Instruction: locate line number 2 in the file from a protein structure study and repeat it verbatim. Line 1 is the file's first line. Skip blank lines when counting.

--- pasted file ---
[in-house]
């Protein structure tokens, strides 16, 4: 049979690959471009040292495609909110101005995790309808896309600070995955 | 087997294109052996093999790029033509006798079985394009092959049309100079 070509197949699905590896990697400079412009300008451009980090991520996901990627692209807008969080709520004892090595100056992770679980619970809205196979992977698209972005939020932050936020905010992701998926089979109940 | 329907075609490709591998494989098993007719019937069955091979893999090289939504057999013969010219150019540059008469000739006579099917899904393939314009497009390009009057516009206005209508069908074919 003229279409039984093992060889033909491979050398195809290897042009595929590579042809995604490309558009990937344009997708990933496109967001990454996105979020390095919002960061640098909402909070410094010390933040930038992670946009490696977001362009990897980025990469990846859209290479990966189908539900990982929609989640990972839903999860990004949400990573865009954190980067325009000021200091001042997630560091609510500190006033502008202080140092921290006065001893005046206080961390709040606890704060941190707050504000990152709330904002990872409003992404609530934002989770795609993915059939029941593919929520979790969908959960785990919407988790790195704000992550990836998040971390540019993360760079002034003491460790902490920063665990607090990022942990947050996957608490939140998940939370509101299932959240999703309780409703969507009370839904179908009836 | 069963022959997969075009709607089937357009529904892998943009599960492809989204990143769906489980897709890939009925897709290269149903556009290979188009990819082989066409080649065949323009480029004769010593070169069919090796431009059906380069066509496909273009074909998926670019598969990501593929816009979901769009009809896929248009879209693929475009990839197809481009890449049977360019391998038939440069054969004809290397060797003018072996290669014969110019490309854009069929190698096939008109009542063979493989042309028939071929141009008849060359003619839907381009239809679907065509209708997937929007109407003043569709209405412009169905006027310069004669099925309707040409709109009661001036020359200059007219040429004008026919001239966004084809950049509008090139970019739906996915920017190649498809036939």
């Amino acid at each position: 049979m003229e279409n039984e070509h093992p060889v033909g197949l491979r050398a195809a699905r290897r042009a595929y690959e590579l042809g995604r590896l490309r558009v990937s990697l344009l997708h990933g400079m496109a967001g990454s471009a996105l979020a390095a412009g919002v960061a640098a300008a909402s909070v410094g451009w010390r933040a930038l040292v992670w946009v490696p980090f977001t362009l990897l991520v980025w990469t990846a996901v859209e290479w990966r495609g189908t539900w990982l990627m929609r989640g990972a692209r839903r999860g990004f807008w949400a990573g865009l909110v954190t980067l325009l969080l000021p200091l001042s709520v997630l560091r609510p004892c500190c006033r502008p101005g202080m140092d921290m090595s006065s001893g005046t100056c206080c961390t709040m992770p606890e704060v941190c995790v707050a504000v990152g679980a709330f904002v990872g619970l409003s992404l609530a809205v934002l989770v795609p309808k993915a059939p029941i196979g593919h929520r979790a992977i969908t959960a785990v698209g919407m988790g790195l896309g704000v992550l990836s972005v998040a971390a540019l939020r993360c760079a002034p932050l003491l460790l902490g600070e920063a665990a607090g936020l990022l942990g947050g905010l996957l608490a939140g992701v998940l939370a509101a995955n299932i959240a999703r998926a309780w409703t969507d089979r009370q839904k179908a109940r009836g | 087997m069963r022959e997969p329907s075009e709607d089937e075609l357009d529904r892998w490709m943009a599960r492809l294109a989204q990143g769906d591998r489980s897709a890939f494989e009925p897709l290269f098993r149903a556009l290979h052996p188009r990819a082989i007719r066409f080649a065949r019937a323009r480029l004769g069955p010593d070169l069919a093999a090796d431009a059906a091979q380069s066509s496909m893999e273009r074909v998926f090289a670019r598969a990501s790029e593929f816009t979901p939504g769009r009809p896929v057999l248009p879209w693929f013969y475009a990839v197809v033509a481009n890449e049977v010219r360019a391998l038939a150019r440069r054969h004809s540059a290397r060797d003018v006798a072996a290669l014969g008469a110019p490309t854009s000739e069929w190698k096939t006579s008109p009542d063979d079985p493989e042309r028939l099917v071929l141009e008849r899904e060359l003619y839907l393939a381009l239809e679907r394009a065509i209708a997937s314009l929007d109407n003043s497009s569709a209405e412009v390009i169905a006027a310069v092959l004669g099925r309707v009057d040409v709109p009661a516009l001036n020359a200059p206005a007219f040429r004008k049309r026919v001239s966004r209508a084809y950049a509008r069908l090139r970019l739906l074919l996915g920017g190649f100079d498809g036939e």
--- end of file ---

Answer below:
């Protein structure tokens, strides 16, 4: 049979690959471009040292495609909110101005995790309808896309600070995955 | 087997294109052996093999790029033509006798079985394009092959049309100079 070509197949699905590896990697400079412009300008451009980090991520996901990627692209807008969080709520004892090595100056992770679980619970809205196979992977698209972005939020932050936020905010992701998926089979109940 | 329907075609490709591998494989098993007719019937069955091979893999090289939504057999013969010219150019540059008469000739006579099917899904393939314009497009390009009057516009206005209508069908074919 003229279409039984093992060889033909491979050398195809290897042009595929590579042809995604490309558009990937344009997708990933496109967001990454996105979020390095919002960061640098909402909070410094010390933040930038992670946009490696977001362009990897980025990469990846859209290479990966189908539900990982929609989640990972839903999860990004949400990573865009954190980067325009000021200091001042997630560091609510500190006033502008202080140092921290006065001893005046206080961390709040606890704060941190707050504000990152709330904002990872409003992404609530934002989770795609993915059939029941593919929520979790969908959960785990919407988790790195704000992550990836998040971390540019993360760079002034003491460790902490920063665990607090990022942990947050996957608490939140998940939370509101299932959240999703309780409703969507009370839904179908009836 | 069963022959997969075009709607089937357009529904892998943009599960492809989204990143769906489980897709890939009925897709290269149903556009290979188009990819082989066409080649065949323009480029004769010593070169069919090796431009059906380069066509496909273009074909998926670019598969990501593929816009979901769009009809896929248009879209693929475009990839197809481009890449049977360019391998038939440069054969004809290397060797003018072996290669014969110019490309854009069929190698096939008109009542063979493989042309028939071929141009008849060359003619839907381009239809679907065509209708997937929007109407003043569709209405412009169905006027310069004669099925309707040409709109009661001036020359200059007219040429004008026919001239966004084809950049509008090139970019739906996915920017190649498809036939």